6 Reasons Silicon Valley Bank Failed and What Business Leaders Should Do About It

A customer reads a notice about Silicon Valley Bank's closure at its headquarters in Santa Clara, California.
A customer reads a notice about Silicon Valley Bank's closure at its headquarters in Santa Clara, California. Photo: Getty Images.

Your CFO should assess whether your bank is likely to go under due to a bank run and/or bad loans.

With all the challenges they must overcome to keep their businesses running, CEOs should not have to think about their banks going bankrupt. Sadly, no one is immune from the risks in the banking system.

With the March 10 FDIC takeover of Silicon Valley Bank, the second largest bank failure in history as measured by its $209 billion in assets, business leaders must now take a closer look at where they bank.

For business leaders whose banks currently appear to be functioning as expected, there are important things you must do to make sure you do not suffer the same fate.

Before getting into that, I think it is important to know why SVB collapsed in about 48 hours.

Why Did SVB Fail?

Here is how I applied Toyota’s “Five Why” approach to dive more deeply into why SVB collapsed:

  1. Why did the FDIC take over SVB? SVB could not find a private institution willing to acquire the bank in time.
  2. Why was SVB unable to find a buyer? CNBC wrote, “a rapid outflow of deposits — totaling $42 billion on March 9 alone –about a quarter of the bank’s total deposits, according to the Wall Street Journal — was complicating the sale process.”
  3. What prompted the rapid outflow of deposits from SVB? SVB surprised investors on March 8 with an announcement that it took a $1.8 billion loss on its $21 billion portfolio of treasury securities and borrowed $15 billion. Since 94 percent of SVB’s deposits exceeded $250,000, the FDIC did not insure them — thereby boosting incentives for depositors to flee, noted AP.
  4. What prompted SVB to raise capital at such a high cost? In February 2023, Moody’s told SVB that it was preparing a downgrade of its credit rating.
  5. Why was Moody’s poised to downgrade SVB’s rating? SVB’s deposits and the value of its bond portfolio had fallen sharply.
  6. Why had SVB’s deposits and the value of its bond portfolio dropped? As the Fed raised interest rates, technology stocks lost value, the IPO market dried up, venture capital firms stopped providing startups with more capital to fund their losses, startups began withdrawing their deposits to fund operations, and the higher interest rates cut into the value of SVB’s lower yielding securities.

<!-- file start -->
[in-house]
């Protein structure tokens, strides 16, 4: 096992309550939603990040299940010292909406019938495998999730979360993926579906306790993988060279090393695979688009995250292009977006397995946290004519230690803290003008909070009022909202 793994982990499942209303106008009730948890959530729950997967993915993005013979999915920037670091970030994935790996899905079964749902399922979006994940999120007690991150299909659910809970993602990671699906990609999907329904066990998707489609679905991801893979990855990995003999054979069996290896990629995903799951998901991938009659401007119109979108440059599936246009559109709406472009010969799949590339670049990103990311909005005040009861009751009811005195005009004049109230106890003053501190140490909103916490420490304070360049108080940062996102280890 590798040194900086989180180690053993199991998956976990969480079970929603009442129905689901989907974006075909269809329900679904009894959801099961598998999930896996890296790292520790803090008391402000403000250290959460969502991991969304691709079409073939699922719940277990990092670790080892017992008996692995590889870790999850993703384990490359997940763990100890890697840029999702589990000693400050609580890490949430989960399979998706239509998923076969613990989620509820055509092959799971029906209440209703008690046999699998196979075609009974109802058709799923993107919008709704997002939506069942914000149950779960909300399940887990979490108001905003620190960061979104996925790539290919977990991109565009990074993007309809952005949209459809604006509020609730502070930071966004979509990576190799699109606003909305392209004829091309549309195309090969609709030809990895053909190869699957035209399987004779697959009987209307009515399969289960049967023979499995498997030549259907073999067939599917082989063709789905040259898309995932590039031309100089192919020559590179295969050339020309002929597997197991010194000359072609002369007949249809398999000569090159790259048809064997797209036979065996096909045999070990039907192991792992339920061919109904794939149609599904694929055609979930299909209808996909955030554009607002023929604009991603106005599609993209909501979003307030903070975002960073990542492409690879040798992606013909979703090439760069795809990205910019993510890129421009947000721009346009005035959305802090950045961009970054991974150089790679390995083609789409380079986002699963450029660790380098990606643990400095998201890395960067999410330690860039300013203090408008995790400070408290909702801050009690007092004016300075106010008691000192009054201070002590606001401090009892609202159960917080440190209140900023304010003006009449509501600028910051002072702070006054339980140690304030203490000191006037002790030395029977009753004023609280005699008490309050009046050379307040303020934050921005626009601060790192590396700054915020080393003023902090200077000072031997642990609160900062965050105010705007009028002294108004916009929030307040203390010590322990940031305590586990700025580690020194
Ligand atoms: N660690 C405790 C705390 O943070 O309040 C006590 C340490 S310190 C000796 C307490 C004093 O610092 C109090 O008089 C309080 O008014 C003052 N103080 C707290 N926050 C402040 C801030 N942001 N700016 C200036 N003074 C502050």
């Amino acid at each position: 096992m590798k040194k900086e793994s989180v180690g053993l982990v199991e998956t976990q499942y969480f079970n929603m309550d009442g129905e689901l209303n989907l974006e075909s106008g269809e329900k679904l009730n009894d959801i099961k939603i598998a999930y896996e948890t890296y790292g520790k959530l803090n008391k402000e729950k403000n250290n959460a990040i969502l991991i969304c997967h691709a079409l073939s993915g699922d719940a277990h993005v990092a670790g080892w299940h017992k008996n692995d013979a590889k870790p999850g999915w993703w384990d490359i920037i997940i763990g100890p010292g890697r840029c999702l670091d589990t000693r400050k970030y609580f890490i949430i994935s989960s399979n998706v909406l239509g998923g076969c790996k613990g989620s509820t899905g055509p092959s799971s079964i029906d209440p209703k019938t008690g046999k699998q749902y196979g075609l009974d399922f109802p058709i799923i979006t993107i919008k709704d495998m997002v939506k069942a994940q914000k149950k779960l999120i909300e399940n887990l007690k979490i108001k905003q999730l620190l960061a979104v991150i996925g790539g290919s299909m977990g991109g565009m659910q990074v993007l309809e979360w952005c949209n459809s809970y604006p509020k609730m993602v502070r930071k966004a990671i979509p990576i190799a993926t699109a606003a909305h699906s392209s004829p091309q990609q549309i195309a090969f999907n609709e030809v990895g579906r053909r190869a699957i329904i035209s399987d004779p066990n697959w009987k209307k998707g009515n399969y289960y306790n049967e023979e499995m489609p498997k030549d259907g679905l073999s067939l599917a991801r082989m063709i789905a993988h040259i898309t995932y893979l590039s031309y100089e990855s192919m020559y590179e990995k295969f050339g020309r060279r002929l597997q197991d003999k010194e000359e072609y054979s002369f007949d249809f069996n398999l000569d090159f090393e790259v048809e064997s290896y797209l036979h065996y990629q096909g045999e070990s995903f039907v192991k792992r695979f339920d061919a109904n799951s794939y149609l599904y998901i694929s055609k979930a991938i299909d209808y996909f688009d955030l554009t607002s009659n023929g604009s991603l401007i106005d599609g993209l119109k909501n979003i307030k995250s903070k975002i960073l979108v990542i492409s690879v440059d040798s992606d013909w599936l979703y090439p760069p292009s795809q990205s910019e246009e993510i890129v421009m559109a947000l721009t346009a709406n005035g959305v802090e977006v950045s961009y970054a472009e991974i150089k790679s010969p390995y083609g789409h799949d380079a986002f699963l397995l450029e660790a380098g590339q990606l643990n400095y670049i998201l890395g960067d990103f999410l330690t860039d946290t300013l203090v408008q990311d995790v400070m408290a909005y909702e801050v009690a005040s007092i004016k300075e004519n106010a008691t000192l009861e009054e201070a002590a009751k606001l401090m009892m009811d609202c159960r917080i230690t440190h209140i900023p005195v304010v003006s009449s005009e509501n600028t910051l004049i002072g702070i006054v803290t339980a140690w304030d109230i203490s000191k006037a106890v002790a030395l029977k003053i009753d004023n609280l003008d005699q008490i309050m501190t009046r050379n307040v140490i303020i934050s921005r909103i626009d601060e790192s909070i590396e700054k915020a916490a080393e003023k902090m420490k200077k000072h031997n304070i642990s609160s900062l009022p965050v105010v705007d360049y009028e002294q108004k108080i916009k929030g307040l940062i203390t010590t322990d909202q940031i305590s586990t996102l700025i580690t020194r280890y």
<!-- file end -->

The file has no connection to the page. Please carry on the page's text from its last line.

In the wake of SVB’s failure, business leaders should evaluate whether their bank is likely to go under. To do that, ask your CFO to assess the risk of two kinds of bank failures: an SVB style run on the bank or a Lehman Brothers-like write-off of bad loans.

1. Check your bank’s level of uninsured deposits.

The Federal Deposit Insurance Corporation (FDIC) insures deposits up to $250,000. If your bank has high levels of deposits greater than that amount it is at risk of sudden panicked deposit withdrawals.

SVB and Signature Bank – both of which the FDIC took over in recent days – had very high levels of uninsured deposits. As AP reported above, 94 percent of SVB’s deposits were above the FDIC insurance cap.

A related statistic to consider is whether your bank pays a higher than average interest rate on deposits. As the Wall Street Journal reported, Bank of America paid an average rate of 0.96 percent on deposits in the fourth quarter, compared with 1.17 percent for the industry.

SVB paid 2.33 percent. This higher than average rate hinted that SVB was too dependent on deposits.

If your bank has these characteristics, move your money out before the crowd.

2. Evaluate the risk in your bank’s investment and loan portfolios.

Banks take deposits and lend them out or use them to buy securities. Both of these uses of your deposits are risky. Bankers are supposed to manage those risks to earn high net interest margins – the difference between the interest the bank charges on loans and the interest it pays to depositors.

SVB’s risk was in its $21 billion portfolio of government securities. The bank purchased the securities when the interest rate was below 2 percent. SVB failed to hedge against rising rates – hence it valued those securities at 17 percent below their purchase price. Since that drop in valuation was nearly equal to its equity, SVB was clearly in trouble.

While not as big a concern at SVB, your CFO should also compare trends in the quality of your bank’s loan portfolio – such as payment delinquencies, bad loan charge-offs and loan loss reserves — to those of the rest of the industry.

If your bank has rising investment or loan risks, take your business to a safer institution.